Common Elderly Health Problems
Elderly health problems – Aging comes with its own challenges; with the increase of seniors by the year, it’s vital to understand these challenges and be conversant with the preventive measures that will help your loved ones, or you age gracefully.
Here is a guide to medical conditions that affect the elderly
This is a long-term condition where blood pressure is always high. Most elders have high blood pressure, but it’s hard for one to know unless you have your blood pressure checked.
Its symptoms are barely existent. The only moment you can notice it is when your blood pressure has risen to a dangerous level.
According to the CDC estimation, 25% of the elderly are suffering from diabetes. You can find out if you have diabetes by doing some tests on your blood for sugar levels. The earlier you notice you have diabetes, the better to proceed with some adjustments to your diet.
Osteoporosis contributes to being immobile and somehow disabled if you fall, incurring a fracture. With this condition, your bone quality is reduced. They tend to become fragile and porous. You will not experience any symptoms until the occurrence of a fracture, and then you will start experiencing pain and height loss over time.
BLADDER AND KIDNEY PROBLEMS
As you age, so does your body organs, and the bladder and kidney are no exception. The kidneys’ tissues will decrease, blood filtration becomes slow due to the hardened blood vessels supplying to the kidney and nephrons decreases too, the bladder muscles weaken, the urethra can be blocked, bladder walls changes and all these lead to bladder and urinary tract infections, bladder control issues, and chronic kidney disease.
Contact your doctor as soon as you start experiencing 3 of the above symptoms.
This is a disease of the eyes, and it destroys the optic nerve leading to blindness and vision loss. It’s one of the leading legal blindness cause in New Jersey, which is mostly caused by fluid buildup (aqueous humor). When this fluid is overproduced, the eye pressure increases, leading to optic nerve deterioration. There are 6 types of Glaucoma.
Symptoms include; eye pain, blurred vision, Nausea and vomiting, severe headache, patchy blind spots, and eye redness.
Glaucoma leads to irreversible blindness if untreated, so you might want to see the doctor as soon as you start experiencing Blurred vision, eye pain, and severe headache.
This is common among the elderly, but it is not a normal aging part. Elderly health problems, As a matter of fact, studies indicate that most older people are satisfied with their lives.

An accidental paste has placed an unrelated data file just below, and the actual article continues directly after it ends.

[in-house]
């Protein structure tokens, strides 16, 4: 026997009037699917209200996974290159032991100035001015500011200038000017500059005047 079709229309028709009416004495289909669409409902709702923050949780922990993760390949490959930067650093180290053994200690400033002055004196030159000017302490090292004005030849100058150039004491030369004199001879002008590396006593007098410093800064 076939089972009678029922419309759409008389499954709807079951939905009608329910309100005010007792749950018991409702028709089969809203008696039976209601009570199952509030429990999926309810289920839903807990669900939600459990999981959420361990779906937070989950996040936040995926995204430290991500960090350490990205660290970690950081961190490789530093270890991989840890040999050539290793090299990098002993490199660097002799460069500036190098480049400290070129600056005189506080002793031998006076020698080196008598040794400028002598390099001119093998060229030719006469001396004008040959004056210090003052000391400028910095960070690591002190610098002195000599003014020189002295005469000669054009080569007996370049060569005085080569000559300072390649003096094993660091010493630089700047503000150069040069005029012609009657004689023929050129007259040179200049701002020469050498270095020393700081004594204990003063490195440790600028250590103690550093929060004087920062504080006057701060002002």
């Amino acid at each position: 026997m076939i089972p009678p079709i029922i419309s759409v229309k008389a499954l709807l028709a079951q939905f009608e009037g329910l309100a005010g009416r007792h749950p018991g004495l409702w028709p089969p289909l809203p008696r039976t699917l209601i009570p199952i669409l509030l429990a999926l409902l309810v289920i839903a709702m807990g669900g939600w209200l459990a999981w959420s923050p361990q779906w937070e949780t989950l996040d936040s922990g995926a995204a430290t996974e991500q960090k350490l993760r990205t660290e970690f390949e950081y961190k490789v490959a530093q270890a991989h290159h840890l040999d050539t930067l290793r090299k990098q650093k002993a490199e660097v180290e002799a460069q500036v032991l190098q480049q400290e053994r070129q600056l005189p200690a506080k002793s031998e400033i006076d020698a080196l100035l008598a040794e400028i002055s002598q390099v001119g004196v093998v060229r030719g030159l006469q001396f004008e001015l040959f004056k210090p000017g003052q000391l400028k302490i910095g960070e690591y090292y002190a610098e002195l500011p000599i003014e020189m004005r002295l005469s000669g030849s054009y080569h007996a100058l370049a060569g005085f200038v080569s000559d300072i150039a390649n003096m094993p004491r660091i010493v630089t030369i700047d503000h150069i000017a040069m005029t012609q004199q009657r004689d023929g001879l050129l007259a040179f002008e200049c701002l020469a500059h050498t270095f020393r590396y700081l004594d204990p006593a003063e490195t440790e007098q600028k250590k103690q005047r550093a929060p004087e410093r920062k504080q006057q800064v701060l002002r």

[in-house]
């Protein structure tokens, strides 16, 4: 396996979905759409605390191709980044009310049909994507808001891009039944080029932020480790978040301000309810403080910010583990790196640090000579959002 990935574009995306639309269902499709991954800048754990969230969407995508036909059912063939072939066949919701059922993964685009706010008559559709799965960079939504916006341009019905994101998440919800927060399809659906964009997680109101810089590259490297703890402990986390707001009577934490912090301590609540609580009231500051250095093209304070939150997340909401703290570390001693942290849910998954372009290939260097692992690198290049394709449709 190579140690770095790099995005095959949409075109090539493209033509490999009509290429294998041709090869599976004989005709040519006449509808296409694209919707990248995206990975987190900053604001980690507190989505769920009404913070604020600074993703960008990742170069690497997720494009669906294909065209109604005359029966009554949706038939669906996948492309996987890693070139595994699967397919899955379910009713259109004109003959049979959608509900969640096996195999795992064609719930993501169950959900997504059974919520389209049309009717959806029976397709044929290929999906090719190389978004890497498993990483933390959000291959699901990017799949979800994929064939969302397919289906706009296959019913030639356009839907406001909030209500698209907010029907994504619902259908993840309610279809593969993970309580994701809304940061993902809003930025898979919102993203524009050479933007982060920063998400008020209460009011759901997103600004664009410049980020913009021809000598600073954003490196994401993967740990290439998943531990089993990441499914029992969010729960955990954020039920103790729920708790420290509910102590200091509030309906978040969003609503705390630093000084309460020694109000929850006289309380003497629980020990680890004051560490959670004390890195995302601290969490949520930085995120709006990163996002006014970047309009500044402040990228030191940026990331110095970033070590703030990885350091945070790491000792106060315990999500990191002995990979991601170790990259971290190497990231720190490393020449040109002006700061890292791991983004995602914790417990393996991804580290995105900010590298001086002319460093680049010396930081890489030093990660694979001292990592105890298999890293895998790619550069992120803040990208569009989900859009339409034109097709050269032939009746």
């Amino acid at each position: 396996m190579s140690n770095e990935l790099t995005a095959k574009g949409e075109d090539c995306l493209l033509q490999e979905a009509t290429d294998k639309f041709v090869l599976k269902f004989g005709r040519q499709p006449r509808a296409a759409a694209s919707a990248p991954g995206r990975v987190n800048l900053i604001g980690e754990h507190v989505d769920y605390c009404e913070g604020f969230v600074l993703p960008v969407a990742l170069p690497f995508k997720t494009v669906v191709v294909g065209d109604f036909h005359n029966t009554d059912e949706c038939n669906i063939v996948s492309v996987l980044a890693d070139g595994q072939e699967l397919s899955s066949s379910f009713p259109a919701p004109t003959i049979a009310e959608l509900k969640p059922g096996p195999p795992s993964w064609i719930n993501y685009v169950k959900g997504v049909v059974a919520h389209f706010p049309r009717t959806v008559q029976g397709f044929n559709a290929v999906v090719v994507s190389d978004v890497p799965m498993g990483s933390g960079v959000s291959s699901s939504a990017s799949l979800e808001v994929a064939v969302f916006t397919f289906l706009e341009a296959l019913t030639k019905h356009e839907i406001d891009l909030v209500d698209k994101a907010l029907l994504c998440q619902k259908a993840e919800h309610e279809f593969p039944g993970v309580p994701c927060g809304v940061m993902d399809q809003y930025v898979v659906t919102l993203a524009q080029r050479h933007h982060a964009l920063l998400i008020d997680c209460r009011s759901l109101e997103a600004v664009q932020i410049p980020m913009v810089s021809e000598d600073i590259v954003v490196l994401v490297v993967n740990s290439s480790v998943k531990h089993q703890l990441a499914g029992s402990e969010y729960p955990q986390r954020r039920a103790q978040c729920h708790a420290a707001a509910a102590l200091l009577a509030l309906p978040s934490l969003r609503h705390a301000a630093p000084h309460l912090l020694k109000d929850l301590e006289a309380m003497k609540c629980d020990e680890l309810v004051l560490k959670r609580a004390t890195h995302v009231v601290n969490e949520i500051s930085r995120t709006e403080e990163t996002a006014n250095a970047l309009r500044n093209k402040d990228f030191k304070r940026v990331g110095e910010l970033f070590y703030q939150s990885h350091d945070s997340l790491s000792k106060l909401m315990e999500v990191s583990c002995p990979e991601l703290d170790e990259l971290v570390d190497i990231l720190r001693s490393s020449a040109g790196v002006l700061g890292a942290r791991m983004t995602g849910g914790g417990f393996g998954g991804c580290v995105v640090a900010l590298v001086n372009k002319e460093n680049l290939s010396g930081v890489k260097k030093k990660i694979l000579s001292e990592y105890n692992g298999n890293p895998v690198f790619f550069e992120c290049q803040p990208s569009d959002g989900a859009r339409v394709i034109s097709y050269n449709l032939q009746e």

The most common symptoms are; constant sadness, weight change, insomnia, fidgeting, constant worries, frequent tearfulness, withdrawal from social activities, etc.
Depression in older adults can be treated in many ways, including;
Medication; where antidepressants can be prescribed hence relieving depression symptoms
Support groups; to get social support and be able to talk without fear of criticism
Psychotherapy; will help in thinking patterns elimination.
Change of lifestyle, including exercise, healthy diet, and social circle in your daily activities.
This is a brain disorder that is both progressive and irreversible; it leads to brain cells’ destruction, hence poor thinking capabilities and low memory. Symptoms are commonly experienced in the early 60s, and they include; memory loss, vision loss, indecisiveness, items misplacement, rambling speech, and trouble sleeping.
They develop radically, getting worse as time goes by, and at its late-stage (7th), people who have Alzheimer’s cannot converse or even respond to the surroundings.
A cure has not yet been discovered, but you can treat the symptoms, but this will not stop it from going to the next stage. They just slow the worsening of the symptoms.
It is associated with the accumulation of fatty deposits in the arteries and blood clots at high risk.
As you age, your blood vessels and heart tend to stiffen, which later n leads to heart conditions like atrial fibrillation and heart failure. Its cause is not yet defined, but these are some of the risk factors that can increase the chances of contracting it; smoking, high blood pressure, diabetes, high cholesterol, obesity, inactivity, inheritance, and alcohol.
Leading a healthy life can help reduce the risks of cardiovascular disease. Be healthy.
It is safe to say that aging affects the cardiovascular system.